Aishwarya Jha, B. Optometry

Fellow Optometrist, Dr shroff’s charity eye hospital, Delhi, India.


When the immune system attacks  the body and damages healthy cells, vision is subsequently affected. In many cases, the eyes indicate to both the patient and their consultant that an autoimmune disease may be developing and affecting the eye along with other organs of the body. These autoimmune disorders can have devastating ocular manifestations.

Mostly, ocular complications involve the cornea but may also include the conjunctiva, uvea, sclera, retina, and surrounding structures. Dry or red eyes, foreign-body sensation, pruritus, photophobia, pain, visual changes, and even complete loss of vision are the main symptoms.

The purpose of this blog, is to discuss the most common autoimmune diseases and their ocular manifestations :-

Rheumatoid Arthritis:- Approximately 25% individual with (RA) have ocular manifestations like keratoconjunctivitis sicca, scleritis and episcleritis (fig 1 and 2) keratitis, peripheral corneal ulceration. Entities like choroiditis, retinal vasculitis, episcleral nodules, retinal detachments, and macular oedema less common.(1,2)

RA is the most common cause of scleritis, accounting for approximately 18 to 33%of cases.(1-3)


Figure 1 – Scleritis (Left Panel)

Figure 2 – Episcleritis (Right Panel)


Sjögren’s syndrome:- The primary ocular manifestation of Sjögren’s syndrome is keratoconjunctivitis sicca. In addition to the treatment 5 mg of oral pilocarpine (Salagen) four times daily may improve the symptoms of dry eyes and dry mouth. (4,5)

Graves’ Disease:- Exophthalmos occurs in approximately 50% of patients with thyroid disease.(6) It is found in patients who are having euthyroid or hypothyroid and strongly with chain smokers. In the case  of optic nerve compression, there will be decreased visual acuity, reduced visual fields, relative afferent pupillary defect, and loss of colour vision. Computed tomography or MRI of the orbit is recommended.(7,8)

Giant cell arteritis:- Up to 50% of patients with giant cell arteritis will present  ocular symptoms like pain, diplopia, visual loss, and amaurosis fugax, also in addition to headache, jaw claudication, and neck pain will be seen.(7)  It is important to note that ocular involvement is common in the absence of systemic signs and symptoms.

Systemic Lupus Erythematosus:- Ocular disease occurs in 20% of patients with systemic lupus erythematosus (SLE). External ocular manifestations include keratoconjunctivitis sicca, conjunctivitis, uveitis, episcleritis, scleritis, keratitis.(8,9)

Neuroophthalmic involvement in SLE is primarily caused by microinfarction, haemorrhage, or vasculitis in various locations of the eye (fig 3) and along the visual pathway. Typical complications include optic neuritis, ischemic optic neuropathy, hemianopia, amaurosis, internuclear ophthalmoplegia, pupillary abnormalities, oculomotor abnormalities, pseudotumor cerebri, and visual hallucinations.(9)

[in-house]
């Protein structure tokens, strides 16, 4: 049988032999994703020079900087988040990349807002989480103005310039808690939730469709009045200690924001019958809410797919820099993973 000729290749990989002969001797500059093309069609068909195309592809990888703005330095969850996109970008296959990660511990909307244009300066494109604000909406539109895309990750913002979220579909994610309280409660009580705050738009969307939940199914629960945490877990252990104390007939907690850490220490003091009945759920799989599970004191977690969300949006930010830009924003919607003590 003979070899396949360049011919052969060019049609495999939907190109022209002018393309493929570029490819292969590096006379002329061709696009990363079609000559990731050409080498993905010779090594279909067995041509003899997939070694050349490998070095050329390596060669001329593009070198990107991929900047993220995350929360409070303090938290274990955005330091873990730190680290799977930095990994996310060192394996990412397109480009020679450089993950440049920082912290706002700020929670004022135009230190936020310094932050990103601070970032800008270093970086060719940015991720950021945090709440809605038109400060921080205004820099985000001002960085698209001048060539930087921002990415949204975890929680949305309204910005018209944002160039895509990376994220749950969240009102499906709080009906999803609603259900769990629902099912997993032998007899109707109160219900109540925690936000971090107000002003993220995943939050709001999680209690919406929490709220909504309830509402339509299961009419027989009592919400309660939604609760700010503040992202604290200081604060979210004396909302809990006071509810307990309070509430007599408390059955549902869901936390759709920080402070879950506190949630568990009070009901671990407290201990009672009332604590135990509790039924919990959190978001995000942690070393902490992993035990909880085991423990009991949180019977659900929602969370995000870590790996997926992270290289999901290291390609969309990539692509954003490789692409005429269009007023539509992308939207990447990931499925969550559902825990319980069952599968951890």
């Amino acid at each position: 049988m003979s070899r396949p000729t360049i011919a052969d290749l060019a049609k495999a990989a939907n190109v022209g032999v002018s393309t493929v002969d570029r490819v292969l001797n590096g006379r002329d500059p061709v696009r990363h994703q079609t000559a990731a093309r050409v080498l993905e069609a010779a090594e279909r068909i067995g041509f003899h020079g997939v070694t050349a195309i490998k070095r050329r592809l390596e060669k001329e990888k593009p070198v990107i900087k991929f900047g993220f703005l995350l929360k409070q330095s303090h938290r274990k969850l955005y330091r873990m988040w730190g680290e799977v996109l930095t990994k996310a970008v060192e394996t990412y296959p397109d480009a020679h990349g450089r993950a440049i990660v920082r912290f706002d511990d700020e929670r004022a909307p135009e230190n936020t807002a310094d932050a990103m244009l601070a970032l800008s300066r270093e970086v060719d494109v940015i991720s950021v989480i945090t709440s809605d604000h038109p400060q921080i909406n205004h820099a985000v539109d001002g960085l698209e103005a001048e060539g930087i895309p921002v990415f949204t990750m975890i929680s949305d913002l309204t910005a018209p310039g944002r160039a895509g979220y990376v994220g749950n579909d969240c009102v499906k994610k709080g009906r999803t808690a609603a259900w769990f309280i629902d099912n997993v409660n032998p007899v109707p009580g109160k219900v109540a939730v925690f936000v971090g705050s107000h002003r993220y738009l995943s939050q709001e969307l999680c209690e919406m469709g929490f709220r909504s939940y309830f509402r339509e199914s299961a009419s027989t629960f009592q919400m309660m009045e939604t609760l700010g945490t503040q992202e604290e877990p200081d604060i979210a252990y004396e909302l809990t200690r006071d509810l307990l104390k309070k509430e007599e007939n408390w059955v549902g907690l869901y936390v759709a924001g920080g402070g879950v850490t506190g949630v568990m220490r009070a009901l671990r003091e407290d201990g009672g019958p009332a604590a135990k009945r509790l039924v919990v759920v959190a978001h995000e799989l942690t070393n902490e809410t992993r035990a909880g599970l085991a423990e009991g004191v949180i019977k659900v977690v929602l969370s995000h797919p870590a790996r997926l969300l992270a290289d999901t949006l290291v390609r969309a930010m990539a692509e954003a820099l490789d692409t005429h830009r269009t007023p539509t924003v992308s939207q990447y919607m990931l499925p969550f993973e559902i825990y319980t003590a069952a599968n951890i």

Figure 3:- Cotton-wool spots in a patient with systemic lupus erythematosus


Multiple Sclerosis:- The ocular manifestations of multiple sclerosis (MS) can be divided into afferent and efferent disorders. Optic neuritis is diagnosed in 75% of patients with MS and is the presenting symptom in 14-25% of cases¹¹. Visual field defects in patients with MS occurs due to demyelination along the visual pathway. Dysmetria, nystagmus, and cranial nerve palsies, especially involving the sixth and third nerves, may result from lesions of the brain stem and cerebellum.(12)



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  2. Harper SL, Foster CS. The ocular manifestations of rheumatoid disease
  3. McGavin DD, Williamson J, Forrester JV, Foulds WS, Buchanan WW, Dick WC, et al. Episcleritis and scleritis. A study of their clinical manifestations and association with rheumatoid arthritis. Br J Ophthalmol. 1976;60:192–226. Int Ophthalmol Clin. 1998;38:1–19.
  4. Vivino FB, Al-Hashimi I, Khan Z, LeVeque FG, Salisbury PL 3d, Tran-Johnson TK, et al. Pilocarpine tablets for the treatment of dry mouth and dry eye symptoms in patients with Sjögren syndrome: a randomized, placebo-controlled, fixed-dose, multicentre trial. Arch Intern Med. 1999;159:174–81.
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  9. Nguyen QD, Foster CS. Systemic lupus erythematosus and the eye. Int Ophthalmol Clin. 1998;38:33–60.
  10. Soo MP, Chow SK, Tan CT, Nadior N, Yeap SS, Hoh HB. The spectrum of ocular involvement in patients with systemic lupus erythematosus without ocular symptoms. Lupus. 2000;9:511–4
  11. Kidd D. Presentations of multiple sclerosis. Practitioner. 1999;243:24–6,28–30.
  12.  Davis EA, Rizzo JF. Ocular manifestations of multiple sclerosis. Int Ophthalmol Clin. 1998;38:129–39.